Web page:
Ask About Sailing in New York

August 5, 2009 at 4:58 pm 1 comment

This week, Bob Roistacher, the chairman of the New York City Community Sailing Association — which offers affordable sailing lessons, racing, cruising and day sailing — will respond to readers’ questions about sailing in New York harbor.

Mr. Roistacher founded the nonprofit New York City Community Sailing Association, SailNY, in 1996 as a project to open New York harbor’s waterfront to recreational sailing for those who could not afford the two, commercial, sailing organizations then extant. A literary agent representing writers of serious non-fiction, Mr. Roistacher has a long record of work in New York City affairs, beginning with his first job out of Columbia University, in the office of Mayor John V. Lindsay, on environmental, educational and social welfare issues. He was also staff of the mayor’s legislative coordinating committee.

Mr. Roistacher first sailed at age 7 on the South River, a tributary of the Chesapeake Bay, with his father. As a member of the Columbia University Sailing Team, he raced dinghies and taught his fellow students to sail. SailNY, a member of US Sailing, teaches a learn-to-sail/basic keelboat course on its 27-foot Solings — for many decades, the Olympic three-man keelboat. SailNY also teaches cruising courses on chartered boats as large as 50 feet from bases as varied as Vancouver, British Columbia; Rock Hall, Md.; the Caribbean; and Split, Croatia.

I have been told by friends that there are a number of places in city waters where the current is much stronger than the wind or even likely engine power. Is there a good source for understanding where these spots are?

— Posted by Boatlessfor now

Yes, look at a chart (for mariners) or map (for landlubbers) to see where a channel of water narrows. The Venturi principle (remember your high school physics?) explains why a fluid would have greater speed in the narrow passage than on either side. So, notoriously, Hell Gate, where the East River is constrained between Wards Island and Astoria, the ebb can approach five knots — nautical miles per hour (a nautical mile equals 1.15 statute miles). Also on the East River, where its already strong current is further constricted by Roosevelt Island, the current veritably rips. Larger sailboats, usually with auxiliary engines, may transit the East River off Manhattan and Brooklyn, but it is not a felicitous place to sail.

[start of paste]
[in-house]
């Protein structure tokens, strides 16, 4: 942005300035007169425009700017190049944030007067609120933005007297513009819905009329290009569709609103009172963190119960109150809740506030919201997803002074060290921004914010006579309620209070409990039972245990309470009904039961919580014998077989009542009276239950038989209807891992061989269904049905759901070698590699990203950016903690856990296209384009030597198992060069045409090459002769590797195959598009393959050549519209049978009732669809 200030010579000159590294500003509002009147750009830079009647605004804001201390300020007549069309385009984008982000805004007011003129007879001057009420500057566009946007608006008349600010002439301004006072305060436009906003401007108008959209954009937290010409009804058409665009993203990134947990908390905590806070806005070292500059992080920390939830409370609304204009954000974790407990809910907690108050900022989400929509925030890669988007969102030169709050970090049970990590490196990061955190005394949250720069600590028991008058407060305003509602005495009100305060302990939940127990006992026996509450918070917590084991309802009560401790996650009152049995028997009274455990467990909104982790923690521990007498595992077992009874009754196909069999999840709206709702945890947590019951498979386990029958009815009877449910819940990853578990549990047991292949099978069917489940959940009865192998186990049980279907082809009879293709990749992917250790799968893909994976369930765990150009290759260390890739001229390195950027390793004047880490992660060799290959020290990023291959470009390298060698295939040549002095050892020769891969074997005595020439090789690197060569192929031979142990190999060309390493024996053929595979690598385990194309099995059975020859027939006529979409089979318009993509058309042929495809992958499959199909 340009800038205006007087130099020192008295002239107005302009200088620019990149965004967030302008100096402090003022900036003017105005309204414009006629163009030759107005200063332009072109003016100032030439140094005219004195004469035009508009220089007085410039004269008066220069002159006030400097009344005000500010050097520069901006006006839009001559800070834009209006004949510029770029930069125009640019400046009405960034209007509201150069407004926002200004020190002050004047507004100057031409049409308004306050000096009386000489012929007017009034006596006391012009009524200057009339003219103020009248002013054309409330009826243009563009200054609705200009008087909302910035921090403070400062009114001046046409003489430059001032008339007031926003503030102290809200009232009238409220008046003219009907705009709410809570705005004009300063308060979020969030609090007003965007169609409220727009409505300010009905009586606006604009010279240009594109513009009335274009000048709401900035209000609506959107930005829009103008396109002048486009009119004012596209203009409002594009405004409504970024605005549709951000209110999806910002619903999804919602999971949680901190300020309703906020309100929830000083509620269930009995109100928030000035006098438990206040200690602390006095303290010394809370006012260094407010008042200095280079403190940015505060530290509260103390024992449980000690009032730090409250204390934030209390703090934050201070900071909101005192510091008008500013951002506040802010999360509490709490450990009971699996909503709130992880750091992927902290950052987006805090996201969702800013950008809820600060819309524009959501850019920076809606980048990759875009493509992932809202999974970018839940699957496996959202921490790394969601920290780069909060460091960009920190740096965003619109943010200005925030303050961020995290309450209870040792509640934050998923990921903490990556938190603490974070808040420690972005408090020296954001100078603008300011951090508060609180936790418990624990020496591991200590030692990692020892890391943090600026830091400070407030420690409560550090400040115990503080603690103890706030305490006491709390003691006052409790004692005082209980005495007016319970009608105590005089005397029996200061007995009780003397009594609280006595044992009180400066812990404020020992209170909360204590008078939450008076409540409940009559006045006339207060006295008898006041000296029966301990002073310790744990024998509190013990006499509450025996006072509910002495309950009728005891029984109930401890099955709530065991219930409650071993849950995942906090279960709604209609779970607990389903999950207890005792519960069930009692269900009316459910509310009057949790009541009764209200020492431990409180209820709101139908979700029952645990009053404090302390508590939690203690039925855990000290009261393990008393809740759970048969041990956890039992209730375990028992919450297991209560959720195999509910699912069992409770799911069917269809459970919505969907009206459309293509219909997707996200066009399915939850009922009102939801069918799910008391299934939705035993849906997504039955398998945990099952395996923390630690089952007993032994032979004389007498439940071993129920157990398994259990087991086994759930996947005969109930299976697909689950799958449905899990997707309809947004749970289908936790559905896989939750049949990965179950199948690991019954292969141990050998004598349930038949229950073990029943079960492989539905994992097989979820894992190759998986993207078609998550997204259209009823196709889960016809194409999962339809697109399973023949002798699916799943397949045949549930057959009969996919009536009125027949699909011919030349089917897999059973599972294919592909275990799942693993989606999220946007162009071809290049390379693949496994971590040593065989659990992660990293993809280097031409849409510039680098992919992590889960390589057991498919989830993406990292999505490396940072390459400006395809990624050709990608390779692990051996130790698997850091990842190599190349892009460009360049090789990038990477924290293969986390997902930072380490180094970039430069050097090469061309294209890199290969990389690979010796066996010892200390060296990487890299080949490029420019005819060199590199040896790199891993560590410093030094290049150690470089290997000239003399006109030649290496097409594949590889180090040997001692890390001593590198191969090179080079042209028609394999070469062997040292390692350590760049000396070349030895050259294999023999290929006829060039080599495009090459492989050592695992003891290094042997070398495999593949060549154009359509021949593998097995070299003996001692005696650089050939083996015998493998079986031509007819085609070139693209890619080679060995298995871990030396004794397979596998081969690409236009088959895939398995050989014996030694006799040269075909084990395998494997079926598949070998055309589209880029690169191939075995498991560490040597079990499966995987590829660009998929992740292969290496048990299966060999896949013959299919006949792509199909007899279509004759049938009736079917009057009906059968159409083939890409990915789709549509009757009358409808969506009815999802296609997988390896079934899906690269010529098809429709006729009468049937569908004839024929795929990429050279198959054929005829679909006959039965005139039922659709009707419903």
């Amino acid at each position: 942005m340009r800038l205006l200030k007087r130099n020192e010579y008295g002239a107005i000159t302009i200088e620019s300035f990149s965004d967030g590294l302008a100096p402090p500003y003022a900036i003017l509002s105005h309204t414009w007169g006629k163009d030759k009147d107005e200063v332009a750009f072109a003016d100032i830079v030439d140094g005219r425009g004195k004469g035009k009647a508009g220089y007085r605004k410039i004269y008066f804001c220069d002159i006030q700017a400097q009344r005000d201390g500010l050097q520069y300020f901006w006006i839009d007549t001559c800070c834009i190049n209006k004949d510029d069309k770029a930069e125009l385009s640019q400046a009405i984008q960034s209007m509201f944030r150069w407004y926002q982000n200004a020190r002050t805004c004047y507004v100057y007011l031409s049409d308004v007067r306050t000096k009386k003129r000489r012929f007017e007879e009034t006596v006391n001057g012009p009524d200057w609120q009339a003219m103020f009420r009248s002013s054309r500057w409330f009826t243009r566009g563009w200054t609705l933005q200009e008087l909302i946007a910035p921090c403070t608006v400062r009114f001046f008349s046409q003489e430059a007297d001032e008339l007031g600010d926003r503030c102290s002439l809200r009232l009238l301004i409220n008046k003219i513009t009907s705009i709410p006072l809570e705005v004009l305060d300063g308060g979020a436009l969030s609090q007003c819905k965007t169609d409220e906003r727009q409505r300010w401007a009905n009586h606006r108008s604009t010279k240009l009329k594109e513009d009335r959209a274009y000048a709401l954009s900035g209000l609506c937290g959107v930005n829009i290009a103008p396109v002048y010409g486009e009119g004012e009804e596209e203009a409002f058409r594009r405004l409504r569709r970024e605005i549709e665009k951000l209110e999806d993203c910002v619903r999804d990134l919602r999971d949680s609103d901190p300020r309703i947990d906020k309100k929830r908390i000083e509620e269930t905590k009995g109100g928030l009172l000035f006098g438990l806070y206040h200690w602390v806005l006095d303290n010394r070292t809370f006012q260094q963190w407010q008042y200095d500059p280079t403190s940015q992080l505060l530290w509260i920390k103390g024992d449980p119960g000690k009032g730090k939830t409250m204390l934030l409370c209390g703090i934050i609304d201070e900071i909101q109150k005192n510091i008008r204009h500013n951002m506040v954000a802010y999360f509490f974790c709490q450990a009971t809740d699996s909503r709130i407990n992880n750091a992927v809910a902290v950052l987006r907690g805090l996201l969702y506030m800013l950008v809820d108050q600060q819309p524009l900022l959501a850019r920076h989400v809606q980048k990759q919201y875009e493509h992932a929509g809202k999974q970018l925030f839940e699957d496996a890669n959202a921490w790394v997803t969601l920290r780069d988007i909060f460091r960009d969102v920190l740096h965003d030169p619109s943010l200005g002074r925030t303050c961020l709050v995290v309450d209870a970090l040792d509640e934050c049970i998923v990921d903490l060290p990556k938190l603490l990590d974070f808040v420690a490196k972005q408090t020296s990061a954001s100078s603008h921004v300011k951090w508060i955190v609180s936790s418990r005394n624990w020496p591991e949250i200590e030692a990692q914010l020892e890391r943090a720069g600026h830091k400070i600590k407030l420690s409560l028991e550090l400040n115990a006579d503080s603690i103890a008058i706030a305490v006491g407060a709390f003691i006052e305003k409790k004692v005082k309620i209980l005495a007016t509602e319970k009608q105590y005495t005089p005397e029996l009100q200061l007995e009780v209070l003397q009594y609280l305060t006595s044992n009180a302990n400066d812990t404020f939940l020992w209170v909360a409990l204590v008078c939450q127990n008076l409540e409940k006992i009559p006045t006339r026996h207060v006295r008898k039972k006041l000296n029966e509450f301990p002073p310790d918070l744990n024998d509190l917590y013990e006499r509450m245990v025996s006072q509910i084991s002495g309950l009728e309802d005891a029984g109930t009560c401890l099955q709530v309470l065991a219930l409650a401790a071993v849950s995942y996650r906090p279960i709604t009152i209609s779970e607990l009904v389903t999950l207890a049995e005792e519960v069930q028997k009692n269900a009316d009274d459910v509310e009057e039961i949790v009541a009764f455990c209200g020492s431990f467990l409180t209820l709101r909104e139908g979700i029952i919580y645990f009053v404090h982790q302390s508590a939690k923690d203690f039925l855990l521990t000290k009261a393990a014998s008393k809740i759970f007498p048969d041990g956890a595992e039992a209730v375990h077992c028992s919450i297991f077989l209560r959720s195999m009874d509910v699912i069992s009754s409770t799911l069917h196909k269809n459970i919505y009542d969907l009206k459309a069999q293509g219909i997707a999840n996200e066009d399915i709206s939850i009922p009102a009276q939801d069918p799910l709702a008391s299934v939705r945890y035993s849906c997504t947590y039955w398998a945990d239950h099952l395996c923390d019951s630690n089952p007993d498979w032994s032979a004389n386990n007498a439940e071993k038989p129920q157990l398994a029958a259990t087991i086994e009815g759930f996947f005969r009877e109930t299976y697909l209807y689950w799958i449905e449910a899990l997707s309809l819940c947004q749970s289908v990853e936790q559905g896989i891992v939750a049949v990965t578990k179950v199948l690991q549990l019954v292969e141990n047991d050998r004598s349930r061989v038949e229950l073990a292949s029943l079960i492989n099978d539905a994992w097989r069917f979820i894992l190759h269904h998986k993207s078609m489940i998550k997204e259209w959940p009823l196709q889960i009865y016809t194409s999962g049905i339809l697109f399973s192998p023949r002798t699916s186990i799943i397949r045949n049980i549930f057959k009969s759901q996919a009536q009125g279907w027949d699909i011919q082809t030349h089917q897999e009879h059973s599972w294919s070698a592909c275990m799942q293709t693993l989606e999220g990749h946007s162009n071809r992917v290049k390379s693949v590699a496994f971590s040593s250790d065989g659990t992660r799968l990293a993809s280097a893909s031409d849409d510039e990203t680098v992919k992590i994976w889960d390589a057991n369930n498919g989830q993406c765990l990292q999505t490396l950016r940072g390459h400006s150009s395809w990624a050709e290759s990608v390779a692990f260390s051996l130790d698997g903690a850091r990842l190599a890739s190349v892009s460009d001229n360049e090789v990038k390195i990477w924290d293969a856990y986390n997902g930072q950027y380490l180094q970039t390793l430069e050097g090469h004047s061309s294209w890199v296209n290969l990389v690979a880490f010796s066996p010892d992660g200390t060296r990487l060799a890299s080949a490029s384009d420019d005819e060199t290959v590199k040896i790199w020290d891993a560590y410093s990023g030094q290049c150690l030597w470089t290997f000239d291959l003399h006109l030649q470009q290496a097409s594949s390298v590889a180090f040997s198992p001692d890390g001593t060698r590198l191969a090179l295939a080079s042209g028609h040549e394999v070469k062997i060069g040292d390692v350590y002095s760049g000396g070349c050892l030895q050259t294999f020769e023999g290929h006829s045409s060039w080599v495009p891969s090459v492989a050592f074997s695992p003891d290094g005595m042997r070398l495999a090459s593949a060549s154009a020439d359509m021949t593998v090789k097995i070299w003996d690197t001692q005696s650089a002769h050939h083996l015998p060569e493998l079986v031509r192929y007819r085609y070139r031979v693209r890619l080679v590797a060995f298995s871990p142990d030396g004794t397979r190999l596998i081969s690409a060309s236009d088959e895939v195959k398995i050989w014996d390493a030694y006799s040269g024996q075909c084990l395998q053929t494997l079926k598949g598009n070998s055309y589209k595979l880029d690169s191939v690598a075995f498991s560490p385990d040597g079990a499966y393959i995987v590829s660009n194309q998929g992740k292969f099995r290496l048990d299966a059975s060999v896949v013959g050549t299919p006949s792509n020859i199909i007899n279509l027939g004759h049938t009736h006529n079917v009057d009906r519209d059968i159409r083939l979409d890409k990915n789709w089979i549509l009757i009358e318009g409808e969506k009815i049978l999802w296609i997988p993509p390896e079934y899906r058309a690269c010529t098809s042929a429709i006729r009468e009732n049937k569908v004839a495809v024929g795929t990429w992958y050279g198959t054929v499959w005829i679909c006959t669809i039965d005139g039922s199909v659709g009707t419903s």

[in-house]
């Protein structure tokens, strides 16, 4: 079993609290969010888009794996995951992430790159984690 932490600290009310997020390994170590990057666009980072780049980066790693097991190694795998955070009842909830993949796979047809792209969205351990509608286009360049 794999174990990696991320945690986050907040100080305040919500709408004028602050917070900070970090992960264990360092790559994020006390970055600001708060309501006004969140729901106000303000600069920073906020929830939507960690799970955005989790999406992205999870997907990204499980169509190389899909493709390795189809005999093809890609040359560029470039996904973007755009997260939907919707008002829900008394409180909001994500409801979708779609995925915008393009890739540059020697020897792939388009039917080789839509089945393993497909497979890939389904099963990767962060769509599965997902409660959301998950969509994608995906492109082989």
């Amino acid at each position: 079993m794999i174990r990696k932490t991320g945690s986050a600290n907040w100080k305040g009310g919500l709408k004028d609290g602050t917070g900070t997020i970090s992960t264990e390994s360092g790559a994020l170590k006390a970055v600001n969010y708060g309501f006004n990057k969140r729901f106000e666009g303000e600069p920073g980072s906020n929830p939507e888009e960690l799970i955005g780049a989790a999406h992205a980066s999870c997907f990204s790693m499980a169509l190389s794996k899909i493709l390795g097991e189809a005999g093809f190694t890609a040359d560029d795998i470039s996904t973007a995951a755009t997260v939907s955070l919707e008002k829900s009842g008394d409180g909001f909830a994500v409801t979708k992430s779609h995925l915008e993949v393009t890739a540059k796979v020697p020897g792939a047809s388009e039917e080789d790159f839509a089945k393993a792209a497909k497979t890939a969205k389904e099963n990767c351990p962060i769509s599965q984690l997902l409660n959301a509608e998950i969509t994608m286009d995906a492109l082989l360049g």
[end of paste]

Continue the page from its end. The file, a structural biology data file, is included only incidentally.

I am a member of the Stuyvesant Yacht Club on City Island. We are always seeking new members who will actively support the club, including associate members who can make use of our fleet of Ensigns. What advice can Mr. Roistacher offer to build a successful sailing organization in New York?

— Posted by James McGinnis

I have always admired the spirit of the Stuyvesant Yacht Club, much as I do the Nyack Boat Club, where egalitarianism prevails. When I was an undergraduate at Columbia, we raced our Tech Dinghies, then the standard college racer, from Stuyvesant’s facilities.

SailNY is not an organization that wants to build a successful organization: we wish to grow sailing. But yacht clubs are hurting, because sailing was a declining sport well before the current recession. My best advice to those who wish to grow a program is to attend US Sailing’s annual National Sailing Programs Symposium.

For someone around Manhattan who has already completed a basic keelboat course or the American Sailing Association courses, what is the best way to get more practice without breaking the bank?


— Posted by Certified but Need Practice

The commercial sailing organizations can break your bank with initiation fees and high annual rates, but you can sail and race for an entire season with a nonprofit like SailNY for only $350. Move to Boston, so you can join Community Boating, the granddaddy of community sailing organizations, for $240, including instruction.

Just as most people don’t realize that Brooklyn is on Long Island (many surveys have reflected this), despite its nautical and very salty location ( especially southern Brooklyn), why is it that numbers-wise, many New Yorkers fail to appreciate and enjoy its maritime influences?